I was Associate Director of Purchasing at a large state university that has its own police force. In talking to the police department about their cars and how long they lasted I found they didn't last nearly as many miles under their use as one would think, and nowhere near what the same car would last under normal driving conditions. They did a lot of stop and go, turn and twist type driving as they patrolled the campus. That accelerated the wear of not only drivetrain components but steering components, as well. In addition, those cars were used 24 hours a day, so they seldom cooled off, and, as someone else pointed out, from idling through the campus to high speed chases on city streets when someone ran. After seeing that I wouldn't trust even a low mileage, relatively recent model vehicle for my use unless it was a detective's car or a supervisor's car, and I could talk to the person who had driven it.

    Other law enforcement agency vehicles might be a different story. Highway patrol cars last more miles, as they are driven a lot of miles every day, but by one person, and should be well cared for. But even then they are subjected to high speed chases on occasion. I think I would stick to a program car or just buy a low end new car if I needed one.
  • mralanmralan Member Posts: 174
    Can't the general public order the police package in a Crown Vic?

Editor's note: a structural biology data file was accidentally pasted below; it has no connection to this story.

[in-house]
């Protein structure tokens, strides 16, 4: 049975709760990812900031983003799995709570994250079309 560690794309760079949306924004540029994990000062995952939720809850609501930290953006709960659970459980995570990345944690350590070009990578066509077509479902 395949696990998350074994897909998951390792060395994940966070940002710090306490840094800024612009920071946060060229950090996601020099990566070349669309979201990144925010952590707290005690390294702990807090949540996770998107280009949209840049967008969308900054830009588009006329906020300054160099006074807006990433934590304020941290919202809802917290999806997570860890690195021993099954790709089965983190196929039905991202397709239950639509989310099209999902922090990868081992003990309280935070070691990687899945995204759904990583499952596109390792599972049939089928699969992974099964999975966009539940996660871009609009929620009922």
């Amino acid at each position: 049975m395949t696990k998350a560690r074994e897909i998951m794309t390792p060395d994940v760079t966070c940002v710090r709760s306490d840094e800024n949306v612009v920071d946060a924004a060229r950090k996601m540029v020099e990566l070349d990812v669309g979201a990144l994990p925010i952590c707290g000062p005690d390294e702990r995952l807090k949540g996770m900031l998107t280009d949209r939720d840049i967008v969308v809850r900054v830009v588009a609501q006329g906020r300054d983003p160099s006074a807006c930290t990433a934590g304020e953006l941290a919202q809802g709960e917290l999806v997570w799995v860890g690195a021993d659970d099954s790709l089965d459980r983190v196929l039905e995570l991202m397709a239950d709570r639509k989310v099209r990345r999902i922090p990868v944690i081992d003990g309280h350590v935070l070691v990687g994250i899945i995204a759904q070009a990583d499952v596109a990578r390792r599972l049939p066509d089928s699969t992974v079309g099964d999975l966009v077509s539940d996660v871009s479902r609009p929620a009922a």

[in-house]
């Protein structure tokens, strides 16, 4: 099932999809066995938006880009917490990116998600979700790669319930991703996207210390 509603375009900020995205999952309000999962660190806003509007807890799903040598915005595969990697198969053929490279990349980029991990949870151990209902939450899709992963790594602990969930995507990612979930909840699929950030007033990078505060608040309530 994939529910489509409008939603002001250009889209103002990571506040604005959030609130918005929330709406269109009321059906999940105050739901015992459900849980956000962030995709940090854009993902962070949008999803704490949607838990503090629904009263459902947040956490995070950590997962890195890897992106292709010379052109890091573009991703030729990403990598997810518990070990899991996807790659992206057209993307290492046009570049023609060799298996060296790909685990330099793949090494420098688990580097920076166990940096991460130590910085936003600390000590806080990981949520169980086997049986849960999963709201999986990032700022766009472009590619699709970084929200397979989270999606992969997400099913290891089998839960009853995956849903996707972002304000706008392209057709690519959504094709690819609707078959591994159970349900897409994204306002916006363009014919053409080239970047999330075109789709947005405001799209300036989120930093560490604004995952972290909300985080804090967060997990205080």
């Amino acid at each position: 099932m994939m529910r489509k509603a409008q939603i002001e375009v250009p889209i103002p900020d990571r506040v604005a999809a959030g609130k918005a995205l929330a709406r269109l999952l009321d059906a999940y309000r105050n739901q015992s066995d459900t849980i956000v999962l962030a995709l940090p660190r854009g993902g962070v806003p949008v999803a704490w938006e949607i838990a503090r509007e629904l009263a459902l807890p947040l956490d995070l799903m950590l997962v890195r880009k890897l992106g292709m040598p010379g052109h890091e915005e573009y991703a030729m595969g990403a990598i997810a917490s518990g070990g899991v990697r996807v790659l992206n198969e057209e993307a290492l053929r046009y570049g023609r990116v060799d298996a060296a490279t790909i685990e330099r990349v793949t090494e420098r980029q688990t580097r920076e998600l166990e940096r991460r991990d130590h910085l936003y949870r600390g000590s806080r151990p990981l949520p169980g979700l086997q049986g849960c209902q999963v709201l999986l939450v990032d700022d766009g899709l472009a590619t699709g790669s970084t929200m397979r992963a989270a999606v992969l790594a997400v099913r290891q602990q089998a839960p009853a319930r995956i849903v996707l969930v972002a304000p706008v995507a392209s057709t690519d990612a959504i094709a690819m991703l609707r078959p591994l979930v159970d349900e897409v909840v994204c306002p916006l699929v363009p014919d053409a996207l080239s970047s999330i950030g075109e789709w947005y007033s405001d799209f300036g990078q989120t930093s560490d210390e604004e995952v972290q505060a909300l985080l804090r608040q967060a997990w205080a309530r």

• jgmilbergjgmilberg Member Posts: 872
    Nope, a civilian can not order the police package in Crown Vic. If you know someone that owns/runs a taxi company you can get one that way, but you still cant get the police interceptor model, only the heavy duty suspension, brakes, trans, rear end, and engine. The interceptor uses a high output engine not available to the public. I ran into this problem with a friend that wanted one, dealer said no way no how could a regular "Joe" get a hold of a new one. That Marauder is the same as the police interceptor, just with a Merc. badge on it. Don't ask why it took so long to make the thing, it was originally designed to compete with the Impala SS from Chevy, it was suposed to be out way back in '96 or '97
  • q45manq45man Member Posts: 416
    Buy a 94-95 Q45 [$10,000-$14,000 with around 60-70k] not a 96 [detuned engine]. This car with stiffer shocks [Tokico] and a bigger rear sway bar [20 mm] [another 30 HP ecu upgrade is available $600] will out accelerate, out brake, out handle any Full size Police Car made in the last 20 years even specials . All with leather interior and every lux item you could want. It will last 250,000 miles with careful maintenance.
    0-100 is 17 seconds; [0-130 takes under 32 secs] and top speed is 152-153 mph and stops in 129 feet from 60.
  • mralanmralan Member Posts: 174
    Oh, yeah that's right ... damm FWDs.

    No matter how much money you sink into that fancy Nissan, you're never going to get the feel of a RWD(pos trac) V-8 cruiser.
  • jgmilbergjgmilberg Member Posts: 872
    They are out there, Michigan State Police have given their endorsement on the Impala Police pkg. It gives the car HD cast iron control arms, big brakes,big sway bars, stiffer struts, wider tires, steel rims and HD engine. They say that the impala can out maneuver the Crown Vic, and has better pick up. With only a 200 HP 3.8L V-6 it can't compete with a Camero, or Mustang for high speed chases, but for the most part high speed chases are not as common as people think.